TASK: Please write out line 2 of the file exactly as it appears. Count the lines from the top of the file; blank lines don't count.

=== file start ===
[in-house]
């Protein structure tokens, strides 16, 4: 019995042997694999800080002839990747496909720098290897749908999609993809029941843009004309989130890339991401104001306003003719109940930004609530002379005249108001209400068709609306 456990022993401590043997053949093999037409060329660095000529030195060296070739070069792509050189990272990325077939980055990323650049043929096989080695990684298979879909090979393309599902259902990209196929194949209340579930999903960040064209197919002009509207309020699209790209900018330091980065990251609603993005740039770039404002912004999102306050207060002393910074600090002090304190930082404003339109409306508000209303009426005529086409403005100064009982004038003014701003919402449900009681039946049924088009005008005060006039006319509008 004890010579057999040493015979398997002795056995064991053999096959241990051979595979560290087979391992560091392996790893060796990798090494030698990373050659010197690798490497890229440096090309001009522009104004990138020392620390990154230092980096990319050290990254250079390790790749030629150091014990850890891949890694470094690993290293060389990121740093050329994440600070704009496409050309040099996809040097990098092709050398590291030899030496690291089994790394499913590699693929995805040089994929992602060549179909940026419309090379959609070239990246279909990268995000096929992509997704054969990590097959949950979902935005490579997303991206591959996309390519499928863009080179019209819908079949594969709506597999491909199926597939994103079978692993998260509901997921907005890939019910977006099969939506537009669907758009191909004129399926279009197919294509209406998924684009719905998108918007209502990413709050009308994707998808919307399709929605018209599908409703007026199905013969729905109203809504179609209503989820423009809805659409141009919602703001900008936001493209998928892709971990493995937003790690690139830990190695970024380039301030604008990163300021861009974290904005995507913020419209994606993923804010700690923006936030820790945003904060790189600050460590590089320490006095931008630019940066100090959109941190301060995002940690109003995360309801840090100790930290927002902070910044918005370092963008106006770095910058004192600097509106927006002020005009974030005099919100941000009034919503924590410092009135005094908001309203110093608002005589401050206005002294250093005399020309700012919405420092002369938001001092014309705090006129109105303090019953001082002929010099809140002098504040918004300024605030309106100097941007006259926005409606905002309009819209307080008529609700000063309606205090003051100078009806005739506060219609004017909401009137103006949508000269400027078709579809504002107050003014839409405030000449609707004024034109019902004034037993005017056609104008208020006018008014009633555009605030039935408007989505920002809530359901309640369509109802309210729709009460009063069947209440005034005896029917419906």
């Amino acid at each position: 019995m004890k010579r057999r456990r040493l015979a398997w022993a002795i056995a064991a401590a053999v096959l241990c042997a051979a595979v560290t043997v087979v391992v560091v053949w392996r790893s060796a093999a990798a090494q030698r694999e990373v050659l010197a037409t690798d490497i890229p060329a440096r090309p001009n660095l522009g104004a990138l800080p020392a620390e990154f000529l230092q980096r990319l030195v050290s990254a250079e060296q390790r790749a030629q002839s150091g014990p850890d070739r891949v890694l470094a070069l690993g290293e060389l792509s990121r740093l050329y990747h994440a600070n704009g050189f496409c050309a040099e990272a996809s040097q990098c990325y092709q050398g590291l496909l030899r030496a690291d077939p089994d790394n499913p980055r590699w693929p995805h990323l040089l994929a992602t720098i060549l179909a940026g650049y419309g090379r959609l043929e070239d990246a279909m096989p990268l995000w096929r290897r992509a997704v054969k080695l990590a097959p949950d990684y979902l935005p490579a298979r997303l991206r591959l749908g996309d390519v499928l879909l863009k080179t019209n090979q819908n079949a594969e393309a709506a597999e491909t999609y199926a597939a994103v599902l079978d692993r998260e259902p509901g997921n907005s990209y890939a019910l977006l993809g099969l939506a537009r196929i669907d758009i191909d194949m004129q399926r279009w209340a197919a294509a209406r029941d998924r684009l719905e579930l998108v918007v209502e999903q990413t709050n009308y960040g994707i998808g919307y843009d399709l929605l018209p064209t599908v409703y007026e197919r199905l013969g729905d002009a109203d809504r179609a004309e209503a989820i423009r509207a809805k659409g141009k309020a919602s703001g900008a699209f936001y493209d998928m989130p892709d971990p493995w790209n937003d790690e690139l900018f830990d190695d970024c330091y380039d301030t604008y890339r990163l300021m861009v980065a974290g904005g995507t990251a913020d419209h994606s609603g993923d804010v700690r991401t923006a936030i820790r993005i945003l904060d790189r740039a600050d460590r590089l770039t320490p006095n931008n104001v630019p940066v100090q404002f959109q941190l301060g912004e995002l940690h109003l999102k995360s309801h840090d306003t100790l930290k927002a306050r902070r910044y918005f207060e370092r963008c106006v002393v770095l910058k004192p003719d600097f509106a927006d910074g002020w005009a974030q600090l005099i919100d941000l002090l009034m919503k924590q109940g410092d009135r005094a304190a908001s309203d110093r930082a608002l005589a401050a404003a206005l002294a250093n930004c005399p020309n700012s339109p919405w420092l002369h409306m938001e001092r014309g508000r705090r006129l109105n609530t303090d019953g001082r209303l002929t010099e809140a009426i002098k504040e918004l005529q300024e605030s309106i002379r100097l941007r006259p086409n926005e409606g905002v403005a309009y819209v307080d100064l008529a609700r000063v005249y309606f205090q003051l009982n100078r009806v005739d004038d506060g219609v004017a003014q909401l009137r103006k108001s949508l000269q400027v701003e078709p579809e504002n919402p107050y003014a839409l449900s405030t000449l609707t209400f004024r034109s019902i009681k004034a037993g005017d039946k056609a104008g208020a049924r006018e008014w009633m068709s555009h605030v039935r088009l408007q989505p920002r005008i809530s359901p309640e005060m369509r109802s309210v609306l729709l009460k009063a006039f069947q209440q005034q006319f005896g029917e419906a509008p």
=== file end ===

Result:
């Protein structure tokens, strides 16, 4: 019995042997694999800080002839990747496909720098290897749908999609993809029941843009004309989130890339991401104001306003003719109940930004609530002379005249108001209400068709609306 456990022993401590043997053949093999037409060329660095000529030195060296070739070069792509050189990272990325077939980055990323650049043929096989080695990684298979879909090979393309599902259902990209196929194949209340579930999903960040064209197919002009509207309020699209790209900018330091980065990251609603993005740039770039404002912004999102306050207060002393910074600090002090304190930082404003339109409306508000209303009426005529086409403005100064009982004038003014701003919402449900009681039946049924088009005008005060006039006319509008 004890010579057999040493015979398997002795056995064991053999096959241990051979595979560290087979391992560091392996790893060796990798090494030698990373050659010197690798490497890229440096090309001009522009104004990138020392620390990154230092980096990319050290990254250079390790790749030629150091014990850890891949890694470094690993290293060389990121740093050329994440600070704009496409050309040099996809040097990098092709050398590291030899030496690291089994790394499913590699693929995805040089994929992602060549179909940026419309090379959609070239990246279909990268995000096929992509997704054969990590097959949950979902935005490579997303991206591959996309390519499928863009080179019209819908079949594969709506597999491909199926597939994103079978692993998260509901997921907005890939019910977006099969939506537009669907758009191909004129399926279009197919294509209406998924684009719905998108918007209502990413709050009308994707998808919307399709929605018209599908409703007026199905013969729905109203809504179609209503989820423009809805659409141009919602703001900008936001493209998928892709971990493995937003790690690139830990190695970024380039301030604008990163300021861009974290904005995507913020419209994606993923804010700690923006936030820790945003904060790189600050460590590089320490006095931008630019940066100090959109941190301060995002940690109003995360309801840090100790930290927002902070910044918005370092963008106006770095910058004192600097509106927006002020005009974030005099919100941000009034919503924590410092009135005094908001309203110093608002005589401050206005002294250093005399020309700012919405420092002369938001001092014309705090006129109105303090019953001082002929010099809140002098504040918004300024605030309106100097941007006259926005409606905002309009819209307080008529609700000063309606205090003051100078009806005739506060219609004017909401009137103006949508000269400027078709579809504002107050003014839409405030000449609707004024034109019902004034037993005017056609104008208020006018008014009633555009605030039935408007989505920002809530359901309640369509109802309210729709009460009063069947209440005034005896029917419906």